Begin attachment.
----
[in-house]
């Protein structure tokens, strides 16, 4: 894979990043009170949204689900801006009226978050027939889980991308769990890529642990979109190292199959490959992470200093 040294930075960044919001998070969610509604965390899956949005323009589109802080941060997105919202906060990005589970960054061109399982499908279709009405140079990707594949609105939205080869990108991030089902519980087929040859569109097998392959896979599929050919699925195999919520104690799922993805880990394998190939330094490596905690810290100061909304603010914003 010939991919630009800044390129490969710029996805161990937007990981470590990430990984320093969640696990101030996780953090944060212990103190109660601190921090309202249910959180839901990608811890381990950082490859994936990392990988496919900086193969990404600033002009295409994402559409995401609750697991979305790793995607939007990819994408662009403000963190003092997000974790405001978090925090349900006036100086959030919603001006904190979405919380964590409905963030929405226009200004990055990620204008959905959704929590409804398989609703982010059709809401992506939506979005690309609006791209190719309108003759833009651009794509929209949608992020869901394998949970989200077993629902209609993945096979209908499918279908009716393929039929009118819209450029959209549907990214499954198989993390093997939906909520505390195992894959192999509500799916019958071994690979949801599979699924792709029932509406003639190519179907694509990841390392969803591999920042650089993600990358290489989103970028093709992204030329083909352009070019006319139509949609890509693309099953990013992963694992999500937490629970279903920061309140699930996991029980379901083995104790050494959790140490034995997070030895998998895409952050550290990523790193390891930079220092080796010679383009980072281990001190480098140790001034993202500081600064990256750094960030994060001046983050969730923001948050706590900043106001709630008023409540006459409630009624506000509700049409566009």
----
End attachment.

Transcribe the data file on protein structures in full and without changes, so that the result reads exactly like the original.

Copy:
[in-house]
């Protein structure tokens, strides 16, 4: 894979990043009170949204689900801006009226978050027939889980991308769990890529642990979109190292199959490959992470200093 040294930075960044919001998070969610509604965390899956949005323009589109802080941060997105919202906060990005589970960054061109399982499908279709009405140079990707594949609105939205080869990108991030089902519980087929040859569109097998392959896979599929050919699925195999919520104690799922993805880990394998190939330094490596905690810290100061909304603010914003 010939991919630009800044390129490969710029996805161990937007990981470590990430990984320093969640696990101030996780953090944060212990103190109660601190921090309202249910959180839901990608811890381990950082490859994936990392990988496919900086193969990404600033002009295409994402559409995401609750697991979305790793995607939007990819994408662009403000963190003092997000974790405001978090925090349900006036100086959030919603001006904190979405919380964590409905963030929405226009200004990055990620204008959905959704929590409804398989609703982010059709809401992506939506979005690309609006791209190719309108003759833009651009794509929209949608992020869901394998949970989200077993629902209609993945096979209908499918279908009716393929039929009118819209450029959209549907990214499954198989993390093997939906909520505390195992894959192999509500799916019958071994690979949801599979699924792709029932509406003639190519179907694509990841390392969803591999920042650089993600990358290489989103970028093709992204030329083909352009070019006319139509949609890509693309099953990013992963694992999500937490629970279903920061309140699930996991029980379901083995104790050494959790140490034995997070030895998998895409952050550290990523790193390891930079220092080796010679383009980072281990001190480098140790001034993202500081600064990256750094960030994060001046983050969730923001948050706590900043106001709630008023409540006459409630009624506000509700049409566009």